The Prime Minister's announcement that children in Reception, Year One and Year Six would be returning in the first phase of schools re-opening in England on 1 June was a policy announcement made in haste, and surprised many of the professionals working in the sector.
It has been understandably questioned by school leaders, teachers and parents as well as the TUC education unions. I was proud to add Prospect’s name to the call for the Government to step back from the 1 June date.
Prospect ran a crowd-sourcing exchange to gauge members' views, as well as a survey to support the submission that we are finalising for the House of Commons Education Select Committee.
We asked what the top priority should be for the Department for Education, and many suggestions were made, as you would expect given the breadth of the work our members do. However, by far the most popular comments related to school safety.
You can read a report on our Thought Exchange crowd-sourcing exchange. We think this is a good way of engaging members and it's highly accessible so please do have a look.
Just to be completely clear, Prospect members work extensively with vulnerable and disadvantaged children, to promote inclusion and schools improvement and, despite what you might read in certain newspapers, union members working in education believe that children should be at school, safe and getting the support they need to flourish.
As this week has progressed, a series of local authorities, particularly but not limited to the North of England, have indicated that they do not expect some, most or all schools in their areas to re-open and are advising accordingly.
This BBC Breakfast survey suggests a varied approach to this with others saying that they will leave the decisions up to individual schools; although the DfE guidance does reference the need for local authorities, academy trusts or governing bodies as ‘relevant bodies’ to be signing off plans and be party to those decisions.
I don’t want to comment on each of those local decisions; however, what I will say is that our members know how much professional expertise is needed, whether that is in local authorities or individual Multi-Academy Trust chains to gather, interpret and provide professional advice to school leaders, governors and elected members. That could be using the ever evolving scientific evidence, DfE guidance, Public Health England information, Health and Safety legislation and advice from the Local Government Association (LGA).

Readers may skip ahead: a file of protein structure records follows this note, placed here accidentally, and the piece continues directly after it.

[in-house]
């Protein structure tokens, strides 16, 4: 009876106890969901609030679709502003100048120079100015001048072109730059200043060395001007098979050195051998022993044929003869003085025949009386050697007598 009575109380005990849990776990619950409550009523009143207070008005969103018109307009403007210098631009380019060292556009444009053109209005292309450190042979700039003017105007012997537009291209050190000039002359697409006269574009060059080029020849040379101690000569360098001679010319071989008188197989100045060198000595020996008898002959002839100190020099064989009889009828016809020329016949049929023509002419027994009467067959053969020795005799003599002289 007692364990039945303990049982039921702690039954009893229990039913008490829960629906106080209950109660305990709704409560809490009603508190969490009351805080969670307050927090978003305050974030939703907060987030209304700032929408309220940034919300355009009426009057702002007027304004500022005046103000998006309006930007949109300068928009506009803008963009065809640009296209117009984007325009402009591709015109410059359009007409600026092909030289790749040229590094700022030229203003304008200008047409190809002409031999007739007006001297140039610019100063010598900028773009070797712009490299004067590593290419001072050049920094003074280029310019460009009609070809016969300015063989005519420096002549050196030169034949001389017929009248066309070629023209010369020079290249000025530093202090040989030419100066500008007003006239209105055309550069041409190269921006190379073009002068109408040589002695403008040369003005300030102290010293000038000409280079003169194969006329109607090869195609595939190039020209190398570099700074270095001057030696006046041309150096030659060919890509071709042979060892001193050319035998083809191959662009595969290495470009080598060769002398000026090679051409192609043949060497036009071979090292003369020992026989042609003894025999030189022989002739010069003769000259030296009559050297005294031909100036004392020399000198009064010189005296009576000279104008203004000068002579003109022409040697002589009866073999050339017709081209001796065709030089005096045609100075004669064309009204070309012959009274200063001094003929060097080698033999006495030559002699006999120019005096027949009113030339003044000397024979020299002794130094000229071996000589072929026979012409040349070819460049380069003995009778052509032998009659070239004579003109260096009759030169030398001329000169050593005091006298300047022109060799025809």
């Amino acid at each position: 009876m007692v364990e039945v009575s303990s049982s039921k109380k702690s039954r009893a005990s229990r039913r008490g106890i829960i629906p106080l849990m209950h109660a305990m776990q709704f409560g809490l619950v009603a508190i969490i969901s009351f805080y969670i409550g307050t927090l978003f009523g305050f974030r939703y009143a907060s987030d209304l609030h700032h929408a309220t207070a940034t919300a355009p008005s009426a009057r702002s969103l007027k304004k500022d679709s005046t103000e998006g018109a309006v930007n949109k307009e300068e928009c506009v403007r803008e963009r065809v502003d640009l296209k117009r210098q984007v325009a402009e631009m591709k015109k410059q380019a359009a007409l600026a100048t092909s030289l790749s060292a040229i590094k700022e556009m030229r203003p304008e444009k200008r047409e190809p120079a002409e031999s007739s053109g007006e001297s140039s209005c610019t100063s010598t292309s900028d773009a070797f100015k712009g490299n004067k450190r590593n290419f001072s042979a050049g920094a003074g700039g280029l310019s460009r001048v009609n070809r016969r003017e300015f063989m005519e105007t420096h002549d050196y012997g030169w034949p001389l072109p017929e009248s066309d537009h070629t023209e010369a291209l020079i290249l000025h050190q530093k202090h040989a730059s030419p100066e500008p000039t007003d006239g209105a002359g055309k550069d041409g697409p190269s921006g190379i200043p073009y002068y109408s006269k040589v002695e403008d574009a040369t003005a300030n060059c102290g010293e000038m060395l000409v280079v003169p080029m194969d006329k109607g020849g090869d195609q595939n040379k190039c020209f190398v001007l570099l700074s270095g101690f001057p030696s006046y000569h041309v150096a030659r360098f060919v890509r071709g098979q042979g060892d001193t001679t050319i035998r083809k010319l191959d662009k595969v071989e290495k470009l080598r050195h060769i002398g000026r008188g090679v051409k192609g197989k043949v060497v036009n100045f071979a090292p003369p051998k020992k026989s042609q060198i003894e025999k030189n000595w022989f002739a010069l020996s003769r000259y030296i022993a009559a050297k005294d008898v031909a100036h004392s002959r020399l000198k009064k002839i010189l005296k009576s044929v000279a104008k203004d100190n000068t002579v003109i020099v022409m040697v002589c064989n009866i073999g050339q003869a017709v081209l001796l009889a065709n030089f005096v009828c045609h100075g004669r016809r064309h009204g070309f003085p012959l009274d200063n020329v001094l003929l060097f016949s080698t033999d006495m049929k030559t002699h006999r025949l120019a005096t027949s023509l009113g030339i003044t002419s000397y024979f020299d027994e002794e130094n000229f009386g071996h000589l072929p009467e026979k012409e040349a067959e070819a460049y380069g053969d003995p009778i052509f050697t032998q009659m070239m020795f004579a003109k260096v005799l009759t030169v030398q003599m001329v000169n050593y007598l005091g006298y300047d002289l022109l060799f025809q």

The statement by Cllr Judith Blake, Chair of Local Government Association’s Children and Young People Board earlier this week that "Councils are keen to support their local schools to get children back as soon as possible. However, the safety of children, their families and staff will always be the top priority" is one that should resonate.
The value of professional advisers, or teams of professional advisers, working to support informed decision-making, practical advice and accountability and, we believe local flexibility, has seldom been more important.
We made these points strongly to the LGA as we entered into pay negotiations for Soulbury members last week.
It was clear how much appreciation those elected members had for officers, and the lead Councillor Roy Perry, (Leader of Hampshire County Council) asked that he and his colleagues’ thanks were passed to our members.
As was discussed at the meeting, Councillor Perry has today written formally to the Secretary of State for Education to praise the work of Soulbury officers which is great to see.
Prospect has seen an upsurge in union membership over the last couple months, if you have education professional colleagues who aren’t union members please encourage them to join.